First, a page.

By Michiko Takaoka
Given at Hina Matsuri, The Doll Festival, celebrated
at Mukogawa Fort Wright Institute on March 3, 2003
The Message of
Friendship Doll Ambassadors
It is my sincere honor to welcome Consul General of Japan and Mrs. Abe; Mr. Randy Withrow, Chief of Staff for the Mayor of Spokane; Mr. Bruce Eldredge, Chief Executive Officer, Northwest Museum of Arts & Culture; Mr. and Mrs. Takuya Kobayashi, Assistant Director, Hyogo Business and Cultural Center; Ms. Barbara Richardson from the Board of Directors, School District 81; Mr. and Mrs. John Talbot, former Mayor of Spokane; dear school children, ladies and gentlemen. I am very much impressed to see so many smiling faces and so many dolls in this hall! A special feeling of friendship fills this room. My special thanks to Mr. Griffith and his students for telling the Friendship Doll story in such a wonderful way.
The Doll Festival, Hina Matsuri, has more than 1,000 years of history of giving the message for young girls' happiness. Hina means chick, a newly born bird, a tiny thing or a cute creature. Originating as a family tradition, Hina dolls are displayed in homes and are handed down from mother to daughter for generations. These days, Hina doll sets like the one displayed here are also displayed at schools, hotels, department stores, and everywhere in Japan during the month of March. After being displayed for one month, Hina dolls are put back into boxes and are stored.
The symbol of Hina Matsuri is peach flowers. Hina dolls are the reminders of family history, of grandma, grandpa, of mother's cooking, happy childhood and of friends. Additionally in Japan, March is the time of change: graduations are held in March and a new school year begins in April. Springtime is the season of growth and new beginnings. Hina dolls send these feelings to the Japanese.
Now let me introduce you to Miss Tokushima, a very quiet smiling lady. She was born in Tokyo in 1927. She is 76 years old. She looks so young for her age. She is not only a display doll, she can also bend her arms and legs. She can even sit in a Japanese way. She also has a small voice box in her body like America mama dolls!
It was early in 1992 when I saw my first Torei (Thank You) doll, Miss Tokushima, at the then Cheney Cowles Museum. She was in her travel trunk you see beside her on stage. Her mouth was half open, and she looked as if she had so much in her mind to tell me. Right away, I decided to have a doll festival with her in Spokane. First, I wanted to thank the Spokane community for the long care and protection of her. Second, I wanted to share this story with our students and the American people, especially with children.
We celebrated the first Doll Festival on March 3, 1992, at Cheney Cowles Museum. Since then every year Miss Tokushima has been attending the Doll Festivals in the spring and the Culture Day celebrations in the fall, meeting over 7,000 American and Japanese people. She is one of the busiest doll Ambassadors in the U.S.
Mukogawa started sending Japanese Friendship Dolls to American schools and educational institutions in 1993, and, now, 476 schools and educational institutions in all 50 states and Washington, D.C., have recipients.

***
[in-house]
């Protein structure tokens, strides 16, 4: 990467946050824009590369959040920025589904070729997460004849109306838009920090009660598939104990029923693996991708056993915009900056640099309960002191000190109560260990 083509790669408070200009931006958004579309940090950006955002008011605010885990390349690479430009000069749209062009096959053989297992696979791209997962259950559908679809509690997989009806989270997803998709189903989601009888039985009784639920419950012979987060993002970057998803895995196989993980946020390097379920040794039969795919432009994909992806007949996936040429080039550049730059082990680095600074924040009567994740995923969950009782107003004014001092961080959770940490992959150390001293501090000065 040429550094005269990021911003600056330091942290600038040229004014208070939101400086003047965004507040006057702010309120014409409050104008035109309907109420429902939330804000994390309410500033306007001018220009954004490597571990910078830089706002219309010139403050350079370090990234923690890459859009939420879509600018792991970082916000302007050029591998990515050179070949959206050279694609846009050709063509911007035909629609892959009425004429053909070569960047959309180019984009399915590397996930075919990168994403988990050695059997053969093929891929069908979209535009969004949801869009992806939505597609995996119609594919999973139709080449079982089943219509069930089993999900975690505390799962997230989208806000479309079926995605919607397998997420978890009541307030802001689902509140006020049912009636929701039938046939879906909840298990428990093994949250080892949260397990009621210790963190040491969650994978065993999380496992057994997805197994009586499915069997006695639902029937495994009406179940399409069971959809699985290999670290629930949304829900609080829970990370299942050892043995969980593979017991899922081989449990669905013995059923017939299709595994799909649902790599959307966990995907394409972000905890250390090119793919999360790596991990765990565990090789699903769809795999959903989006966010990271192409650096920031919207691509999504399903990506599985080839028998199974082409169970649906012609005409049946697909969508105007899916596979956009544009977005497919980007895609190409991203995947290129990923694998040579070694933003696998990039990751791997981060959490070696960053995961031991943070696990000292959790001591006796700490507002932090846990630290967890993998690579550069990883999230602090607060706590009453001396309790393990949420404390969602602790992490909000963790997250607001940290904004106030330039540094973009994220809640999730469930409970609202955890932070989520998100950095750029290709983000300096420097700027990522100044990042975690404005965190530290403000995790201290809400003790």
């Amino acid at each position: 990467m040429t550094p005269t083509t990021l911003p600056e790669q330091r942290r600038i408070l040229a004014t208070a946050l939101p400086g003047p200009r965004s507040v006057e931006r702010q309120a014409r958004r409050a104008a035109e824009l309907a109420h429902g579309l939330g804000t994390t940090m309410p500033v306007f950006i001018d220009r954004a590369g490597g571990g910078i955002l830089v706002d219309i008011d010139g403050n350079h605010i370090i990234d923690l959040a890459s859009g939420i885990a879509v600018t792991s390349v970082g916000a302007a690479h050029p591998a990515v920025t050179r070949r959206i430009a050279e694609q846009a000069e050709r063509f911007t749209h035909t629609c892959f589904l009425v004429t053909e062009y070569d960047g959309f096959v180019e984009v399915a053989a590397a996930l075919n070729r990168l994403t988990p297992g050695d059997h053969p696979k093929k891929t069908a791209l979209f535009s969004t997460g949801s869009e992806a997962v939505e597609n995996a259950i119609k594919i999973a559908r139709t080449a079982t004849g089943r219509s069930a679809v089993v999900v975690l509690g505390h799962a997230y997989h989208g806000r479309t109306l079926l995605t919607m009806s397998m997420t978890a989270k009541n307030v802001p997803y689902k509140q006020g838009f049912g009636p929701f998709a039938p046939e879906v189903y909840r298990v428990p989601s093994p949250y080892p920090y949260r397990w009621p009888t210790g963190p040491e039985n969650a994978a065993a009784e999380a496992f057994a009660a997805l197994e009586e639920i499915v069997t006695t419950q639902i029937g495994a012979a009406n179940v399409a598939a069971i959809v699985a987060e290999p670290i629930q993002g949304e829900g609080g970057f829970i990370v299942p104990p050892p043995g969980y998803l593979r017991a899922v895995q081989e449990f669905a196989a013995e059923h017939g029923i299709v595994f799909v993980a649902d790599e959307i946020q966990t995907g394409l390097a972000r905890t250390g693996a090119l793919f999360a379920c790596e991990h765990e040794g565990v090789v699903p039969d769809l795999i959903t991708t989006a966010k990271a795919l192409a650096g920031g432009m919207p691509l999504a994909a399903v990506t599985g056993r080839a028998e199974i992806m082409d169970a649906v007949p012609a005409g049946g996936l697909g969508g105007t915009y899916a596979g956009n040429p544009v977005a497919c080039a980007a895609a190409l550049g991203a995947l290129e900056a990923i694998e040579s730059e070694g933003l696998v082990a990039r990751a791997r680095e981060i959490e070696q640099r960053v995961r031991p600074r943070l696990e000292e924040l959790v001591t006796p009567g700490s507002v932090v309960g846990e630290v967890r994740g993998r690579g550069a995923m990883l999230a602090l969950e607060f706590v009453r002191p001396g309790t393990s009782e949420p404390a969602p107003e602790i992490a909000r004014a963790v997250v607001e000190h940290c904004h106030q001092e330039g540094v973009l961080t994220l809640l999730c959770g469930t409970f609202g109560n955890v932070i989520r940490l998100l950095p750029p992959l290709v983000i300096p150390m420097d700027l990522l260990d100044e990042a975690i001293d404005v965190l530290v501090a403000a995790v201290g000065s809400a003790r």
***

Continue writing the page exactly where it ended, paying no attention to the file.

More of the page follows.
Today, I would like to introduce to you two stories on how the Friendship Dolls were received by children. At right is a photo of Miss Tottori with children in South Dakota. The American children were interested in Miss Tottori's black eyes, black hair, strange dress, long sleeves, and bulky belt. Everything was a target of their curiosity. Most of the remaining Japanese dolls have dirty hands and stained cheeks because the American children shook their hands, hugged and kissed them. The dolls were much loved.
Another story comes from Alabama and the May 18, 1967, edition of The Birmingham Post-Herald. Miss Iwate from northern Japan had been kept in Birmingham Public Library and was on exhibit during the '67 Festival of Arts. On the front page, we see three photos taken in sequence. The caption read, "GETTING TO KNOW YOU - A formal introduction wasn't needed for Miss Iwate and 4-year-old Birmingham lass Kelley Jackson at the Public Library yesterday. It was love at first sight for the Japanese doll sent in 1928 by children of Iwate-ken, Japan, as a friendship gesture to Birmingham children." The article also introduced a translated letter of a Japanese girl from Iwate: "The doll you sent us (an American doll in Japan) has a sad lonesome look on her so beautiful face, because she had to cross big water, and we cannot understand her language coming from a different country. But everyone talks lovingly to this doll, each of us hug the doll and sing for her. She looks too cold, so we put on her some more clothes and once in a while some perfume. Now she begins to look like she loves us too."
Friendship Dolls convey the dreams and messages from millions who have sent letters, made clothes, or protected the dolls. Today, we are again part of Dr. Sidney Gulick's noble vision. His wish was that peace be written in the hearts of children.
One person makes a difference. Dr. Gulick first showed this fantastic path. Now it is up to us, my friends, to broaden this path for peace and friendship in the world. Please join us in this noble project.
The Japanese Cultural Center
Speech given at Doll Festival celebrated at MFWI on March 3, 2002
Photo used with permission of Yokohama Doll Museum
Page | 1927 Doll Exchange | Japanese
Friendship Dolls | American Blue-eyed